Anbieter: Audible
Stand: 31.10.2020
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Entrepreneur, How to Start an Online Business ,...
9,95 € *
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The secrets of the UK’s biggest online entrepreneurs revealed. Thinking of starting a business? Already have a business online and looking to take it to the next level? The wonderful world wide web has made creating a start-up that much easier. Thousands of people are out there reaping the rewards the web can bring. If you want to join them, you’ve come to the right place. Profiling today’s foremost web entrepreneurs, Lucy Tobin - who meets successful business founders every week writing an enterprise column for the Evening Standard - takes us through their start-up stories and maps out exactly what’s made them so successful. With interviews, practical advice and insights, you’ll hear first-hand from the bright sparks behind some of the UK’s top online businesses, learn how they did it, what they recommend, and how you can do it too. 1. Language: English. Narrator: Tania Rodrigues. Audio sample: http://samples.audible.de/bk/adbl/011193/bk_adbl_011193_sample.mp3. Digital audiobook in aax.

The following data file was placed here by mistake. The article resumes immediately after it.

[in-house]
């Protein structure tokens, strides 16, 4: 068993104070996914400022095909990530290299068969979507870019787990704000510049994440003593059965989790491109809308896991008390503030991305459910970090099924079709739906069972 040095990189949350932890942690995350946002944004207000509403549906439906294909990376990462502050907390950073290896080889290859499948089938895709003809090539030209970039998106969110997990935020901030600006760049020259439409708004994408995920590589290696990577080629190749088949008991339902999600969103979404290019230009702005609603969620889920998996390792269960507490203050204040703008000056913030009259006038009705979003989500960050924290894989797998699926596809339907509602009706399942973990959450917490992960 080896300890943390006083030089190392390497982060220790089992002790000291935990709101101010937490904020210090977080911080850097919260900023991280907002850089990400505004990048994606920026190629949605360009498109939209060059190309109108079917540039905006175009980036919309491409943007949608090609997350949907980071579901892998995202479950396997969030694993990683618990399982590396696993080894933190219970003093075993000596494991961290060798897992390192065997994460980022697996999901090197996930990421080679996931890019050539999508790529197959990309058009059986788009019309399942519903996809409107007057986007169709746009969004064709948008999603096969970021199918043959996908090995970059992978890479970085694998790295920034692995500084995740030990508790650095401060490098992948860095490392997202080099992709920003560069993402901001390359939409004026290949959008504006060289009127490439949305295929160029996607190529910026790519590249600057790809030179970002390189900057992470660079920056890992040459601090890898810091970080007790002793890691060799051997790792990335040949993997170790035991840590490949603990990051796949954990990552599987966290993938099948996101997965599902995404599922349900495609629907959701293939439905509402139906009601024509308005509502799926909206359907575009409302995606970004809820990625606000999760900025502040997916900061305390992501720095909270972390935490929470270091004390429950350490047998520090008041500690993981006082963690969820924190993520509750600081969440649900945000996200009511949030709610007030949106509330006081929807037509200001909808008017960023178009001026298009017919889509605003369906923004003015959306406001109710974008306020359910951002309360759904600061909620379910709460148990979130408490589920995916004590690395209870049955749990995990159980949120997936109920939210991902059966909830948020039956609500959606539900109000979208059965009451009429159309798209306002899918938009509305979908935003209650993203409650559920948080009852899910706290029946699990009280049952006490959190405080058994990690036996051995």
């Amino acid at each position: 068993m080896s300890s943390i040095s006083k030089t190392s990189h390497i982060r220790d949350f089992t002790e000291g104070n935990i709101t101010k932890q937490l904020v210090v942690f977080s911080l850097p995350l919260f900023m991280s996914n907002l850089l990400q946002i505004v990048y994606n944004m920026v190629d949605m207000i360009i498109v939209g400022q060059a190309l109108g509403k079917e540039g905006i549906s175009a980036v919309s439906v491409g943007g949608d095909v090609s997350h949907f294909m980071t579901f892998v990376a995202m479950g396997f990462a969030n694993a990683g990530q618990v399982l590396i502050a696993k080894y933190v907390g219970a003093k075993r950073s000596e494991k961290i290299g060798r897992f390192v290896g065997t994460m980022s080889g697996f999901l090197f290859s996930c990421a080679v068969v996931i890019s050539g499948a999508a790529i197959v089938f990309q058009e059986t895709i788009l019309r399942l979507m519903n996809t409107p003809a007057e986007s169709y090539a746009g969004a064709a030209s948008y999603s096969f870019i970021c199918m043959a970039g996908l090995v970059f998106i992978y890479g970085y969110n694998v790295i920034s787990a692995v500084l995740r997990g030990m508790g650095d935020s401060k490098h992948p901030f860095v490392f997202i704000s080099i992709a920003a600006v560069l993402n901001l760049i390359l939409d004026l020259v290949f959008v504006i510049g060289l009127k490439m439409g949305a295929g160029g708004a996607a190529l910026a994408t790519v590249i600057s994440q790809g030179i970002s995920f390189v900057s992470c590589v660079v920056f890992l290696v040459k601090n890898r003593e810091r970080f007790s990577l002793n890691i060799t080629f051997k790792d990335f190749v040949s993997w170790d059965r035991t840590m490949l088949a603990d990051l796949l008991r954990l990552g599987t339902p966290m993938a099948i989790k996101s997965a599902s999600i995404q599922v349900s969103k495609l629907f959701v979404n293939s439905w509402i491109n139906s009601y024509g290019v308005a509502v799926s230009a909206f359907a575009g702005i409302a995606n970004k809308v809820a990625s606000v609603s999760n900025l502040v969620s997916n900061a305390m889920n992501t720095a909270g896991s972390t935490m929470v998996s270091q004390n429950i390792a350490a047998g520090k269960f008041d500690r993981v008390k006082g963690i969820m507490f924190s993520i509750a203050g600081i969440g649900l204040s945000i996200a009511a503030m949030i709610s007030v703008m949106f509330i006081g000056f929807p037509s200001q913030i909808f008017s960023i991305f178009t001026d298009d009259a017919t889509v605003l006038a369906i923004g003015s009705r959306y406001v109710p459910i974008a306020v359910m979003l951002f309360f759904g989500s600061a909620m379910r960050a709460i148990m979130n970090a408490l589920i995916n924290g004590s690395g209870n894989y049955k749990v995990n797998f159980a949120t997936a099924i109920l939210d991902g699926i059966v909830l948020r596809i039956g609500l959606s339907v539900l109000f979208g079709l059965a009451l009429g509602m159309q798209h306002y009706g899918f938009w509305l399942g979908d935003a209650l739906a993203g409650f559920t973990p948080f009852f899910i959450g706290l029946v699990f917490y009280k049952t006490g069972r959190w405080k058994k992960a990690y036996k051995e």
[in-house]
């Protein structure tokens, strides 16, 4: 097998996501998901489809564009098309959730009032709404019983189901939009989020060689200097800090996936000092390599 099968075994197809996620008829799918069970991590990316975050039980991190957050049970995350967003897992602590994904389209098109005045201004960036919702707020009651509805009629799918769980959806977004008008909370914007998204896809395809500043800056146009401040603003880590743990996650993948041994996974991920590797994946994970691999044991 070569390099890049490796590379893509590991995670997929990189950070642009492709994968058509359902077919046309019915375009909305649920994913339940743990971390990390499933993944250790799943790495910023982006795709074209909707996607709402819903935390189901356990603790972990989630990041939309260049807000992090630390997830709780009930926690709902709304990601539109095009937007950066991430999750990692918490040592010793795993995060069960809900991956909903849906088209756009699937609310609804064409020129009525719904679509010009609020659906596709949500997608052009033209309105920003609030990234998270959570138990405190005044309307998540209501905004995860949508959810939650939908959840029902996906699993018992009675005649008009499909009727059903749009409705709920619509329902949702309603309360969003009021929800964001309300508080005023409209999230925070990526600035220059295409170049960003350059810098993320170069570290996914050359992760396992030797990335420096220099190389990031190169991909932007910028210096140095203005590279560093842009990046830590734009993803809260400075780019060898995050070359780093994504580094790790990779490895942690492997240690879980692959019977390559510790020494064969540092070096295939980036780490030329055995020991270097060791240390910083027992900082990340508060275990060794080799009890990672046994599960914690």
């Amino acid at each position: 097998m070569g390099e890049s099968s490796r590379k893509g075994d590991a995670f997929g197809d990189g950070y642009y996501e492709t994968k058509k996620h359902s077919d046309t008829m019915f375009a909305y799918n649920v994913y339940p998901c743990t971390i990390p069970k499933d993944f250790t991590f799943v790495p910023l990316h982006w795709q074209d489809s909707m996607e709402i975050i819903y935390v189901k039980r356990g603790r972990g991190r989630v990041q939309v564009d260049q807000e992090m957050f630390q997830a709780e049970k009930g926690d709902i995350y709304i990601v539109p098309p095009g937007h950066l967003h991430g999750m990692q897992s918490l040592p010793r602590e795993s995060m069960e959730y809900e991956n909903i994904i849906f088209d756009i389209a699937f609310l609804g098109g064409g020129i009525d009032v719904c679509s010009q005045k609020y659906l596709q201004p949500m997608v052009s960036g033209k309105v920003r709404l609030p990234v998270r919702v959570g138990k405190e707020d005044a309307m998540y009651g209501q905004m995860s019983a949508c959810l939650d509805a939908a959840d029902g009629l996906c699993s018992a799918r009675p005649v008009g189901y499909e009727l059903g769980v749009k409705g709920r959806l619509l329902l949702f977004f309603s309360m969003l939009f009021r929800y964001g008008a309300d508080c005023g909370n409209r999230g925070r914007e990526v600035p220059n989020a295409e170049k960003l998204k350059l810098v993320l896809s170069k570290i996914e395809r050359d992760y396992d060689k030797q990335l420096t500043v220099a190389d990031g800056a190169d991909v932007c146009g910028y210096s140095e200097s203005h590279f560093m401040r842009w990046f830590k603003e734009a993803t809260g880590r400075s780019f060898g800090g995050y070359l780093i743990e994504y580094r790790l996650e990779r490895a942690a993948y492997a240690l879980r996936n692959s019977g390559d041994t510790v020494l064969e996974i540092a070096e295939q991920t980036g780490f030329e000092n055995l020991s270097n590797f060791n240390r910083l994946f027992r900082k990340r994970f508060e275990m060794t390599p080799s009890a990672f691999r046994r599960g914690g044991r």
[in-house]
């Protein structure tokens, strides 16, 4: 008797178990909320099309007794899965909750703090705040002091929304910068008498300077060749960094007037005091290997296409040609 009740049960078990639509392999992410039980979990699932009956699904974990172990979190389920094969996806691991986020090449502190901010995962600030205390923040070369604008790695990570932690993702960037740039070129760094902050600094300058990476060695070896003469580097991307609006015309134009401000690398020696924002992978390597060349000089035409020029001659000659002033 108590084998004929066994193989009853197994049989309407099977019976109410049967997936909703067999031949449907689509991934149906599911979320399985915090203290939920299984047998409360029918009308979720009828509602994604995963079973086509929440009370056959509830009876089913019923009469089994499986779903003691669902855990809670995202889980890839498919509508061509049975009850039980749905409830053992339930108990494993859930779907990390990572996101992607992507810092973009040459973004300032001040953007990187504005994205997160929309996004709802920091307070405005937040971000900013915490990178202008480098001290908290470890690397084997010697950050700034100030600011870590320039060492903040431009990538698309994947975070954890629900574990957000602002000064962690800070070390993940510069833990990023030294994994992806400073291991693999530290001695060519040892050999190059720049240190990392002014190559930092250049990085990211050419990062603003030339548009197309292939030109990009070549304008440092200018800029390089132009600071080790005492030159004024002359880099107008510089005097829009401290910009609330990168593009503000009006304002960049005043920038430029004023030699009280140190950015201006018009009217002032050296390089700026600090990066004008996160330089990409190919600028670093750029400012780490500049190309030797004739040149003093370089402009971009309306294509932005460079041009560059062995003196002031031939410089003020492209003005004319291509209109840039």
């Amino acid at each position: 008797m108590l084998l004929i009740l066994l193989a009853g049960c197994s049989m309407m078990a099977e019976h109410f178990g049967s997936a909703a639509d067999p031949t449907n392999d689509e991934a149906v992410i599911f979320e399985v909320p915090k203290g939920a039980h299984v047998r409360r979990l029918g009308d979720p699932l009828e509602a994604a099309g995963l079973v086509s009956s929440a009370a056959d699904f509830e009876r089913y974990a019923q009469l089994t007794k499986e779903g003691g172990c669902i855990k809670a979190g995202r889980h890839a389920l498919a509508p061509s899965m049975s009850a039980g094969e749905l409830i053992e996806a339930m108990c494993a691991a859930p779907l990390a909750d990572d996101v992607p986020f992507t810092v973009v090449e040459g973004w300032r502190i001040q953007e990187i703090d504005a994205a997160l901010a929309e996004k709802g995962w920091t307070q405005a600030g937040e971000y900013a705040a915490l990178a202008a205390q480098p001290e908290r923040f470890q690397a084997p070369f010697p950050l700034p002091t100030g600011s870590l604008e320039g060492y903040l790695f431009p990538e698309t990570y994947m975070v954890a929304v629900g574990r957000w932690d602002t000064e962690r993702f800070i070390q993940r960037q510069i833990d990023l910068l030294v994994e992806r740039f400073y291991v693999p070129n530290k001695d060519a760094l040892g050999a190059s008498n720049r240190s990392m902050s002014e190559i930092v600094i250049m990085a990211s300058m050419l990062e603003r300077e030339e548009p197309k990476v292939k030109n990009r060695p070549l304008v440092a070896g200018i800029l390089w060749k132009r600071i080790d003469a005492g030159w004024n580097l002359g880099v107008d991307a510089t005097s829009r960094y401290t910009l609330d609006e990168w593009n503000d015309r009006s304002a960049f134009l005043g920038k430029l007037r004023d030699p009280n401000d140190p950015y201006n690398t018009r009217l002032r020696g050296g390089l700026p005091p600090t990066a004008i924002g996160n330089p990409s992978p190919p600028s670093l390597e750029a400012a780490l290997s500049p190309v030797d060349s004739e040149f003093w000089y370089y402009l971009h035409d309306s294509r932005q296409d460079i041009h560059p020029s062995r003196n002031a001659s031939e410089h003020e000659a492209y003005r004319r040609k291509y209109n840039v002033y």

Anbieter: Audible
Stand: 31.10.2020
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Enterprise Integration Patterns
44,99 € *